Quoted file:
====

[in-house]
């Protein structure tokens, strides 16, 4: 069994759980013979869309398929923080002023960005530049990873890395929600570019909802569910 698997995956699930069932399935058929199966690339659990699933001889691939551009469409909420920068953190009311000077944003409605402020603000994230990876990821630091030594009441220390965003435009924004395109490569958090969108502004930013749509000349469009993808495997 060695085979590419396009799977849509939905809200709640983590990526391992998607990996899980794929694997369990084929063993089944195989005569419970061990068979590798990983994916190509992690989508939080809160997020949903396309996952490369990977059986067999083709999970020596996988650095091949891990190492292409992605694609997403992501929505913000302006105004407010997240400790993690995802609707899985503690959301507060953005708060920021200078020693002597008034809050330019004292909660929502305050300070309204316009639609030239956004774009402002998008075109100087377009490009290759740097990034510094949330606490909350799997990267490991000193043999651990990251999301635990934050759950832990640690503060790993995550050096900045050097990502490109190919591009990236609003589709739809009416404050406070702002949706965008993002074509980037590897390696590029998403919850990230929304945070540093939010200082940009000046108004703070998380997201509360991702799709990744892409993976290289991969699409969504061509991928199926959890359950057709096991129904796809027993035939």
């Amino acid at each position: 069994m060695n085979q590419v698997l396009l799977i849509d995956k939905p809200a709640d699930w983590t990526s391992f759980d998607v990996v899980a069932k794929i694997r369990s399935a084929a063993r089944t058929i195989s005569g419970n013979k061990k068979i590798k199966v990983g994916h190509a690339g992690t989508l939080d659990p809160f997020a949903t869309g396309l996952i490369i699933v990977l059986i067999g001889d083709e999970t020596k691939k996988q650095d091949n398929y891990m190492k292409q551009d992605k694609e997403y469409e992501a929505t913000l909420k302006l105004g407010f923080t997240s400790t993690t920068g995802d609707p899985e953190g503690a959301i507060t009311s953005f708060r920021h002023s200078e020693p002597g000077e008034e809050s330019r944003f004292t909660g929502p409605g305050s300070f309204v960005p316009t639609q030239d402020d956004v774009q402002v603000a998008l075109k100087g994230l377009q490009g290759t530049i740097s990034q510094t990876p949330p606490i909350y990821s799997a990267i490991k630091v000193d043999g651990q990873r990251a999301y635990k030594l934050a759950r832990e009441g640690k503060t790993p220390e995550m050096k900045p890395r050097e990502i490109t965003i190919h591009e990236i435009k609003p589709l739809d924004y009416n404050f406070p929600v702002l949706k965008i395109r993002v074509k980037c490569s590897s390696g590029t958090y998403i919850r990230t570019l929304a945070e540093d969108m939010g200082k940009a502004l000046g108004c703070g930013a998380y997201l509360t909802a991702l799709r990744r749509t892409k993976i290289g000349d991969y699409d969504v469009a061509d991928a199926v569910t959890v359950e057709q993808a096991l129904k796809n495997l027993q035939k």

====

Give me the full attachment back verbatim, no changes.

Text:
[in-house]
């Protein structure tokens, strides 16, 4: 069994759980013979869309398929923080002023960005530049990873890395929600570019909802569910 698997995956699930069932399935058929199966690339659990699933001889691939551009469409909420920068953190009311000077944003409605402020603000994230990876990821630091030594009441220390965003435009924004395109490569958090969108502004930013749509000349469009993808495997 060695085979590419396009799977849509939905809200709640983590990526391992998607990996899980794929694997369990084929063993089944195989005569419970061990068979590798990983994916190509992690989508939080809160997020949903396309996952490369990977059986067999083709999970020596996988650095091949891990190492292409992605694609997403992501929505913000302006105004407010997240400790993690995802609707899985503690959301507060953005708060920021200078020693002597008034809050330019004292909660929502305050300070309204316009639609030239956004774009402002998008075109100087377009490009290759740097990034510094949330606490909350799997990267490991000193043999651990990251999301635990934050759950832990640690503060790993995550050096900045050097990502490109190919591009990236609003589709739809009416404050406070702002949706965008993002074509980037590897390696590029998403919850990230929304945070540093939010200082940009000046108004703070998380997201509360991702799709990744892409993976290289991969699409969504061509991928199926959890359950057709096991129904796809027993035939």
């Amino acid at each position: 069994m060695n085979q590419v698997l396009l799977i849509d995956k939905p809200a709640d699930w983590t990526s391992f759980d998607v990996v899980a069932k794929i694997r369990s399935a084929a063993r089944t058929i195989s005569g419970n013979k061990k068979i590798k199966v990983g994916h190509a690339g992690t989508l939080d659990p809160f997020a949903t869309g396309l996952i490369i699933v990977l059986i067999g001889d083709e999970t020596k691939k996988q650095d091949n398929y891990m190492k292409q551009d992605k694609e997403y469409e992501a929505t913000l909420k302006l105004g407010f923080t997240s400790t993690t920068g995802d609707p899985e953190g503690a959301i507060t009311s953005f708060r920021h002023s200078e020693p002597g000077e008034e809050s330019r944003f004292t909660g929502p409605g305050s300070f309204v960005p316009t639609q030239d402020d956004v774009q402002v603000a998008l075109k100087g994230l377009q490009g290759t530049i740097s990034q510094t990876p949330p606490i909350y990821s799997a990267i490991k630091v000193d043999g651990q990873r990251a999301y635990k030594l934050a759950r832990e009441g640690k503060t790993p220390e995550m050096k900045p890395r050097e990502i490109t965003i190919h591009e990236i435009k609003p589709l739809d924004y009416n404050f406070p929600v702002l949706k965008i395109r993002v074509k980037c490569s590897s390696g590029t958090y998403i919850r990230t570019l929304a945070e540093d969108m939010g200082k940009a502004l000046g108004c703070g930013a998380y997201l509360t909802a991702l799709r990744r749509t892409k993976i290289g000349d991969y699409d969504v469009a061509d991928a199926v569910t959890v359950e057709q993808a096991l129904k796809n495997l027993q035939k």